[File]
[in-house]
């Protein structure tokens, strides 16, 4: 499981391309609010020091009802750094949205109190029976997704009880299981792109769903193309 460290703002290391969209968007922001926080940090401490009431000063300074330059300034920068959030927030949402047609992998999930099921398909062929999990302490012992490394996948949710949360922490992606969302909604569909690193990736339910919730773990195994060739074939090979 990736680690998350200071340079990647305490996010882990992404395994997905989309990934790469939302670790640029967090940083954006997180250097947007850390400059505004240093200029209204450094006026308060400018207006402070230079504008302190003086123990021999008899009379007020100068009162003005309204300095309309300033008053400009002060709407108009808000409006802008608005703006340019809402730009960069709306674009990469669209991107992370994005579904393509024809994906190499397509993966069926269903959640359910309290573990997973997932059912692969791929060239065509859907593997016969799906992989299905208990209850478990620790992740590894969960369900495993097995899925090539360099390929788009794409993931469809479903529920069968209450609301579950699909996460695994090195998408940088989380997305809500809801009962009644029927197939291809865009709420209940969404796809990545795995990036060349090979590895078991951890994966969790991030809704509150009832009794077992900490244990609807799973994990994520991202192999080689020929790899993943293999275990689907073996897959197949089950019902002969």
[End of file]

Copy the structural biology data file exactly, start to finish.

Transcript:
[in-house]
């Protein structure tokens, strides 16, 4: 499981391309609010020091009802750094949205109190029976997704009880299981792109769903193309 460290703002290391969209968007922001926080940090401490009431000063300074330059300034920068959030927030949402047609992998999930099921398909062929999990302490012992490394996948949710949360922490992606969302909604569909690193990736339910919730773990195994060739074939090979 990736680690998350200071340079990647305490996010882990992404395994997905989309990934790469939302670790640029967090940083954006997180250097947007850390400059505004240093200029209204450094006026308060400018207006402070230079504008302190003086123990021999008899009379007020100068009162003005309204300095309309300033008053400009002060709407108009808000409006802008608005703006340019809402730009960069709306674009990469669209991107992370994005579904393509024809994906190499397509993966069926269903959640359910309290573990997973997932059912692969791929060239065509859907593997016969799906992989299905208990209850478990620790992740590894969960369900495993097995899925090539360099390929788009794409993931469809479903529920069968209450609301579950699909996460695994090195998408940088989380997305809500809801009962009644029927197939291809865009709420209940969404796809990545795995990036060349090979590895078991951890994966969790991030809704509150009832009794077992900490244990609807799973994990994520991202192999080689020929790899993943293999275990689907073996897959197949089950019902002969």